4 Provocative Statements from “Beyond Dior: The Business of Chinese Fashion” Event

China, to emerge as the major fashion-design force it may someday become, has some problems to solve. That was the advice of a trio of fashion experts gathered at China Institute to discuss the state of the nation’s fashion market and its influence–from the perspective of both consumers and creators–on a global scale.

The event, titled “Beyond Dior: The Business of Chinese Fashion,” welcomed three powerful players from the field: Tao Wang, renowned Creative Director and CEO of Taoray Wang, Simon Collins, founder of Fashion Culture Design and former dean of the Fashion School at Parsons, and Harlan Bratcher, Global Business Development head for fashion at JD.com.

“China today has a lot of students studying [fashion] in the U.S. and Europe,” said Tao Wang. “I truly believe that they are about to lead the next generation of design and reshape the global fashion business.” Wang’s remark was echoed by Collins, who saw “Chinese students came from a minority to a majority of Parson’s international cohorts in the recent decade.” Meanwhile, Bratcher noted China’s appetite for fashion and luxury consumption was just about to grow bigger and bigger, with a group of high-spending millennial consumers becoming the country’s middle class.

Here are four of the most provocative statements about Chinese fashion and China from the three speakers:

1. Many luxury brands today are pushing designers to think too much about sales. – Tao Wang

Tao Wang won a round of applause when she said that the fashion and luxury industry was “too greedy.” Brands today push their designers to think too much about revenue, sales, and money, instead of the design itself. “I call it a business. I don’t call it a brand,” she said. “And that’s when luxury brands lose their branding and only become a name.”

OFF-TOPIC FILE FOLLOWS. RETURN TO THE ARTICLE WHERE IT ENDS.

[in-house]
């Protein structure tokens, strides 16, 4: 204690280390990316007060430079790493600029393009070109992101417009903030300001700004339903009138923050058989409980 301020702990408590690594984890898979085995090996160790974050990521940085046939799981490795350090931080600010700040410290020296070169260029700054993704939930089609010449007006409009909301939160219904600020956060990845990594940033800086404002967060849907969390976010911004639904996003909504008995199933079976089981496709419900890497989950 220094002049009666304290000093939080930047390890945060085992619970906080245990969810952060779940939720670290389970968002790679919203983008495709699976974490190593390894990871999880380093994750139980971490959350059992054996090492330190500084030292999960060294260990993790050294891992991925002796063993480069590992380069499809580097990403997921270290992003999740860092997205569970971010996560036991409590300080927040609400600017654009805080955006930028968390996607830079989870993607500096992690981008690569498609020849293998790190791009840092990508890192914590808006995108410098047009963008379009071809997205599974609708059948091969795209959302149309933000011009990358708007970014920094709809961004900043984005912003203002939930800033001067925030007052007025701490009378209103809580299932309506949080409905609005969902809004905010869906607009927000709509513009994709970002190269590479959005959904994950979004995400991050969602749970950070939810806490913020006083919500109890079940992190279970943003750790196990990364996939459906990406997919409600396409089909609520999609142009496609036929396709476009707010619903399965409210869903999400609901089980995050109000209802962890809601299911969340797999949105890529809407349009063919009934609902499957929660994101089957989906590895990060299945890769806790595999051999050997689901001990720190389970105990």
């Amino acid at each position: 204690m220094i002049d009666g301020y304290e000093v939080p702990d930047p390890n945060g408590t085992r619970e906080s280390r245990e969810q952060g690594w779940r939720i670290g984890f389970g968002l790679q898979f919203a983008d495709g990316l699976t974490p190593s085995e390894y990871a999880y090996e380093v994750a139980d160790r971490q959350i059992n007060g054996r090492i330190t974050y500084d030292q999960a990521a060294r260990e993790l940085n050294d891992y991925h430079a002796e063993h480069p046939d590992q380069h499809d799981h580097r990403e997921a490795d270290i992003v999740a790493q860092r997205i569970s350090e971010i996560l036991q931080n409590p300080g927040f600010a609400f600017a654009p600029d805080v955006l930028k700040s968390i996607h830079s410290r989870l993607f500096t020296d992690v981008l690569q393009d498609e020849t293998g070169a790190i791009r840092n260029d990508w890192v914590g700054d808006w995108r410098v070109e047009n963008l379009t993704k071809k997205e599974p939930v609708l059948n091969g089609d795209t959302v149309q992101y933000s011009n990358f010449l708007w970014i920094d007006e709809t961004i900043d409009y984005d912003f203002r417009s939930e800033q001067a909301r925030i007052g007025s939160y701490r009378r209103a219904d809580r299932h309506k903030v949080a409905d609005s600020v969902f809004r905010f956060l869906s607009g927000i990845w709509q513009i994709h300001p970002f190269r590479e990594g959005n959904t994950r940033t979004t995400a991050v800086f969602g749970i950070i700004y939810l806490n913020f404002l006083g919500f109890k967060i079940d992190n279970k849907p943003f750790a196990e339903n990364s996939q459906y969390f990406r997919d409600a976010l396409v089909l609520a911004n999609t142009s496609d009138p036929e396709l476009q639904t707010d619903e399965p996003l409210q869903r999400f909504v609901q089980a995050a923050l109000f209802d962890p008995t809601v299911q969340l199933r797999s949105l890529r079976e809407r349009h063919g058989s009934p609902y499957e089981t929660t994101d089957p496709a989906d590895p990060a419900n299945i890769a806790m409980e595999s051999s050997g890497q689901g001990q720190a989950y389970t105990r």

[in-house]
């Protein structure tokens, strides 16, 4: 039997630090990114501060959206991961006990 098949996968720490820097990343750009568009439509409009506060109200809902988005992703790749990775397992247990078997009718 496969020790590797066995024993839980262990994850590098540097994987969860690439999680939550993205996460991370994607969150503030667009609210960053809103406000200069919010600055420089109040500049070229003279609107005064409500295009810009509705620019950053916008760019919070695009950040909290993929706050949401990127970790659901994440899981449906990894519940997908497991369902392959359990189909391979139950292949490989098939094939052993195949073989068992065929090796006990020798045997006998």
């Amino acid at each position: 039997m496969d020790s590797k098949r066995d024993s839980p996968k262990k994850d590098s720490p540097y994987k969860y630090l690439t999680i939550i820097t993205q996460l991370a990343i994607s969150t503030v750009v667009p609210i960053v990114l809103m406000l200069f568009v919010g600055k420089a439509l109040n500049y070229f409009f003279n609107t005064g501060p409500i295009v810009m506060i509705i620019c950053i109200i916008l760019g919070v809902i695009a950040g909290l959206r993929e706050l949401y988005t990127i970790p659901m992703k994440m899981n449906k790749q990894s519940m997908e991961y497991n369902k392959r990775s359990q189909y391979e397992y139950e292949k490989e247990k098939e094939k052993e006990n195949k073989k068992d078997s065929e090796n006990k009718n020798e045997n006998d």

2. China has great designers, but a lack of vision from the corporate leaders hinders Chinese talents to succeed. – Simon Collins

Seeing Chinese grow from a minority to a majority of Parson’s international students, Collins has an absolute trust in the quality of designs by Chinese talent. “We can see the talents in China, and they cannot always come to the West,” he said. “The problem is the lack of management of Chinese companies and the vision from the corporate leaders.”

3. Thom Browne is “China Ready” and should strike a deal with JD.com. – Harlan Bratcher

“China Ready” is a term coined by Bratcher to describe and gauge if a foreign business or a brand is truly ready to enter the complex Chinese market. “Literally, in a very helpful way, there are several things [that brands] need to check off to see if they are China ready,” he said. “We don’t work with everybody because we don’t want to take their money but see them fail.”

During the session, Bratcher specifically named Thom Browne, the American designer brand recently acquired by Ermenegildo Zegna, as an example of a “China Ready” brand. “Thom has five stores in the mainland, an e-commerce site, a senior team there, and a license to do business. And the brand is popular and famous in China with a lot of likes from people.”

4. JD.com’s logistics system is making fashion more sustainable. – Harlan Bratcher

Bratcher said sustainable fashion is a big trend with today’s Chinese consumers, and JD.com, as a market leader, is making strides on that front. In particular, the company’s advanced nationwide logistics system is a crucial part of this move.

“When we deliver, we guarantee 90 percent of the population in China a same-day delivery,” he said. “And instead of having empty trunks come back, we pick up recycled items from customers to help them donate. That’s how we contribute to sustainable fashion.”

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